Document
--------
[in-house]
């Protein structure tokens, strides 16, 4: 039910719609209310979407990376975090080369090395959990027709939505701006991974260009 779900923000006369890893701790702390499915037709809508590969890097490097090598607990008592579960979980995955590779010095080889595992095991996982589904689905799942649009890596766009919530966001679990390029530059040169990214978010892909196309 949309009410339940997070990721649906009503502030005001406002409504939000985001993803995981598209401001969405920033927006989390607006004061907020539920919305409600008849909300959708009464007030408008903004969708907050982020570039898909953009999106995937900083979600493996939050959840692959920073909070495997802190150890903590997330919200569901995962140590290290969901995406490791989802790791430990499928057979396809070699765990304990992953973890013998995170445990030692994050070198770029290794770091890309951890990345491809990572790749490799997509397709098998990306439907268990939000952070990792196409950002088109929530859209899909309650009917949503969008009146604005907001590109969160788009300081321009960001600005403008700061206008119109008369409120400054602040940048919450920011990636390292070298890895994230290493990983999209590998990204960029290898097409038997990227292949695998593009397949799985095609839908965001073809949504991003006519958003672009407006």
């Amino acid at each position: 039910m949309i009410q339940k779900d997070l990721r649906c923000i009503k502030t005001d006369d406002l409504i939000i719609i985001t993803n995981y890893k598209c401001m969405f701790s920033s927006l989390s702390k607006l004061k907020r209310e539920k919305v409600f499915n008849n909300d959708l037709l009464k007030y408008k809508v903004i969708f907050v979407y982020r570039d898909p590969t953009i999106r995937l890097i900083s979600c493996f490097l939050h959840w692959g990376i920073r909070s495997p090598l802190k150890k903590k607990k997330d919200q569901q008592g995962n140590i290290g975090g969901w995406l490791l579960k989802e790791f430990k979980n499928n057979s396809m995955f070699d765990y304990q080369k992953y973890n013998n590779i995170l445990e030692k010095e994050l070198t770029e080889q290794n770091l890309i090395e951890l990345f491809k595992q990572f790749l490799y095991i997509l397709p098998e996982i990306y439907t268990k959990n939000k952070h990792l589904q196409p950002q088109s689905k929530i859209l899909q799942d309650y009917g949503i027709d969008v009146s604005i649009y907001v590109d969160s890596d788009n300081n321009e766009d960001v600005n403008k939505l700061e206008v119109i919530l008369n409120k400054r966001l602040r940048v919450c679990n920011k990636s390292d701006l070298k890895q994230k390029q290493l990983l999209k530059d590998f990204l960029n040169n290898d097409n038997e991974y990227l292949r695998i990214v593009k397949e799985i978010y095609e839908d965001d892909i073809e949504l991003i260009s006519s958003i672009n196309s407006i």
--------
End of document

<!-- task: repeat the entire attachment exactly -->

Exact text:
[in-house]
């Protein structure tokens, strides 16, 4: 039910719609209310979407990376975090080369090395959990027709939505701006991974260009 779900923000006369890893701790702390499915037709809508590969890097490097090598607990008592579960979980995955590779010095080889595992095991996982589904689905799942649009890596766009919530966001679990390029530059040169990214978010892909196309 949309009410339940997070990721649906009503502030005001406002409504939000985001993803995981598209401001969405920033927006989390607006004061907020539920919305409600008849909300959708009464007030408008903004969708907050982020570039898909953009999106995937900083979600493996939050959840692959920073909070495997802190150890903590997330919200569901995962140590290290969901995406490791989802790791430990499928057979396809070699765990304990992953973890013998995170445990030692994050070198770029290794770091890309951890990345491809990572790749490799997509397709098998990306439907268990939000952070990792196409950002088109929530859209899909309650009917949503969008009146604005907001590109969160788009300081321009960001600005403008700061206008119109008369409120400054602040940048919450920011990636390292070298890895994230290493990983999209590998990204960029290898097409038997990227292949695998593009397949799985095609839908965001073809949504991003006519958003672009407006």
């Amino acid at each position: 039910m949309i009410q339940k779900d997070l990721r649906c923000i009503k502030t005001d006369d406002l409504i939000i719609i985001t993803n995981y890893k598209c401001m969405f701790s920033s927006l989390s702390k607006l004061k907020r209310e539920k919305v409600f499915n008849n909300d959708l037709l009464k007030y408008k809508v903004i969708f907050v979407y982020r570039d898909p590969t953009i999106r995937l890097i900083s979600c493996f490097l939050h959840w692959g990376i920073r909070s495997p090598l802190k150890k903590k607990k997330d919200q569901q008592g995962n140590i290290g975090g969901w995406l490791l579960k989802e790791f430990k979980n499928n057979s396809m995955f070699d765990y304990q080369k992953y973890n013998n590779i995170l445990e030692k010095e994050l070198t770029e080889q290794n770091l890309i090395e951890l990345f491809k595992q990572f790749l490799y095991i997509l397709p098998e996982i990306y439907t268990k959990n939000k952070h990792l589904q196409p950002q088109s689905k929530i859209l899909q799942d309650y009917g949503i027709d969008v009146s604005i649009y907001v590109d969160s890596d788009n300081n321009e766009d960001v600005n403008k939505l700061e206008v119109i919530l008369n409120k400054r966001l602040r940048v919450c679990n920011k990636s390292d701006l070298k890895q994230k390029q290493l990983l999209k530059d590998f990204l960029n040169n290898d097409n038997e991974y990227l292949r695998i990214v593009k397949e799985i978010y095609e839908d965001d892909i073809e949504l991003i260009s006519s958003i672009n196309s407006i």